Total RNA was isolated from mouse lenses using RNAzol B (Tel-Test, Inc., Friendswood, TX). Briefly, two adult lenses or 4 embryonic lenses were homogenized in 0.8 ml RNAzol B at room temperature. Chloroform (0.08 ml) was then added and the samples incubated at 4 °C for 5 min. Samples were then spun for 15 min at 4 °C in a microcentrifuge at 11,000 RPM to separate the RNA-containing aqueous phase from the DNA- and protein-containing organic phase. The aqueous phase was then carefully pipetted into a separate tube containing 0.4 ml 2-propanol and incubated overnight at 4 °C to precipitate the RNA. The RNA was then pelleted by centrifugation at 4 °C and 11,000 RPM in a microcentrifuge for 15 min. The pellet was washed once at room temperature with one ml 80% ethanol and re-pelleted as above. The final pellet was dried and resuspended in 50 μl of nuclease-free water. The purity and concentration of RNA was determined using a DU 640 spectrophotometer (Beckman Instruments, Inc., Fullerton, CA). Typical yields were 20-50 μg of total RNA per preparation.

RT-PCR analysis of lens total RNA

Approximately 500 ng of lens total RNA was used as template in RT-PCR reactions, using the Superscript One-Step RT-PCR System (Life Technologies) and 10 pmoles of each of two Lim2-specific primers. RT-PCR was carried out in a PTC-100 DNA Engine (MJ Research, Watertown, MA). The following cycling conditions were used: 20 min reverse transcription at 50 °C followed by PCR amplification consisting of an initial denaturation at 94 °C for 120 s followed by 60 cycles of 30 s at 94 °C, 30 s at 62 °C, 30 s at 70 °C followed by 5 min final extension at 72 °C. The primers used amplified an ~320 bp fragment of the Lim2 mRNA which spanned the region of the To3 mutation. As a control, each RNA sample was also amplified using primers designed to amplify an ~395 base pair fragment of mouse β-actin mRNA.

Lim2 RT-PCR products were digested with both Pst I and BstE II in order to verify identity and distinguish endogenous Lim2 product from transgenic product, respectively. β-actin RT-PCR products were digested with Bgl II to verify identity.


Generation and characterization of the Lim2To3 transgene

Using a bovine Lim2 cDNA probe, ~1 x 106 clones of a commercially available 129/SvJ murine genomic library were screened. A single clone with an ~18 kb insert was isolated and characterized by limited restriction endonuclease mapping and DNA sequencing. The insert was trimmed to ~6.3 kb, encompassing the entire murine Lim2 gene: ~400 bases of upstream promoter sequence, all coding exons and intervening introns, and 3' noncoding sequences through the polyadenylation signal. A restriction endonuclease map of the gene is shown in Figure 1.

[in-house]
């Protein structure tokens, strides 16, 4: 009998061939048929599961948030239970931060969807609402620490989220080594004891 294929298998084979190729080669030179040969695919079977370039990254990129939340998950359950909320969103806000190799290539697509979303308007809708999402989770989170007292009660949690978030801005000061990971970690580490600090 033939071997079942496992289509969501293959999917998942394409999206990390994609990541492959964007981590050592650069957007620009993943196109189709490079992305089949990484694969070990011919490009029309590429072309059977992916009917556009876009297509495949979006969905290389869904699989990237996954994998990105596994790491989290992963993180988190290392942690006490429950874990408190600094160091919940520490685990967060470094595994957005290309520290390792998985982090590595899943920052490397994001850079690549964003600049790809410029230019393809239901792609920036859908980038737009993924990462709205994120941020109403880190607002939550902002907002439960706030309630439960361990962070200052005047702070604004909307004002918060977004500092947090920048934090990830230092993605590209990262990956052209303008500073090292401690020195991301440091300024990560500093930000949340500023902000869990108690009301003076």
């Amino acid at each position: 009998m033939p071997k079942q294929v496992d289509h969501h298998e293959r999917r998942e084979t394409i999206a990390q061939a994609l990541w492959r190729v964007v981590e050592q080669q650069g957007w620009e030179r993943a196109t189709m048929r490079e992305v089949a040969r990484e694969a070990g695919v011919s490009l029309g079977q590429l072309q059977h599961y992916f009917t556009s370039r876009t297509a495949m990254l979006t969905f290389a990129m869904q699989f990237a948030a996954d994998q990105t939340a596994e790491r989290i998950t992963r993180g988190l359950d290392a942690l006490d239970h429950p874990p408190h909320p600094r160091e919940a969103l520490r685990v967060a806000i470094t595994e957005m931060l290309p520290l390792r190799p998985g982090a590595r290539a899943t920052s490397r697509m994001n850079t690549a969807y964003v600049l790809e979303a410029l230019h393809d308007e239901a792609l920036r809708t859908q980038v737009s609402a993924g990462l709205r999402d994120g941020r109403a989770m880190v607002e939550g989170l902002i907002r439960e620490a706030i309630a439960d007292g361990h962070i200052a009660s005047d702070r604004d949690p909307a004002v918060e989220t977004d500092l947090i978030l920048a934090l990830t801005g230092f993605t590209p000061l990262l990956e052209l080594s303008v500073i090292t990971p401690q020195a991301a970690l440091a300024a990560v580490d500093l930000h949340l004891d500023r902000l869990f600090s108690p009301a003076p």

Based upon the restriction map of the gene, a strategy was devised to introduce the To3 mutation into this Lim2 gene cassette, generating a Lim2To3 transgene. The 5' end of the transgene (encompassing the promoter, exon 1, intron A, exon 2, and a portion of intron B) was amplified from To3/To3 genomic DNA. This fragment was then joined to a 4 kb fragment (isolated from the 6.3 kb insert and including the remaining 3' end of the normal Lim2 gene). A schematic of this strategy is depicted in Figure 2. Restriction and sequence analysis of the PCR-engineered portion of the transgene cassette verified the presence of the To3 mutation in exon 2 and the absence of any other mutations.

The short stretch of 5' promoter sequence in the clone raised the concern that the transgene may not possess sufficient promoter activity and specificity. Therefore, we decided to address these concerns before proceeding. Various lengths of the murine upstream promoter were cloned into the promoterless CAT reporter vector pSVOATCAT and transfected into primary chicken lens epithelial cell cultures. As a tissue-specific control, chicken fibroblasts were also transfected with the promoter constructs. Cells were harvested and assayed for CAT and β-Gal activity 72 h after transfection. As illustrated in Figure 3A, a reasonable level of promoter activity was demonstrated to be associated with the 400 bp promoter region. This activity was only observed when transfected into lens cell cultures and not fibroblast cultures (Figure 3B), indicating at least some degree of tissue specificity. The viral promoter of SV40 was used in the fibroblast cultures as a positive control for the system. Similar results (data not shown) were obtained using N/N1003A rabbit lens epithelial cell cultures [15].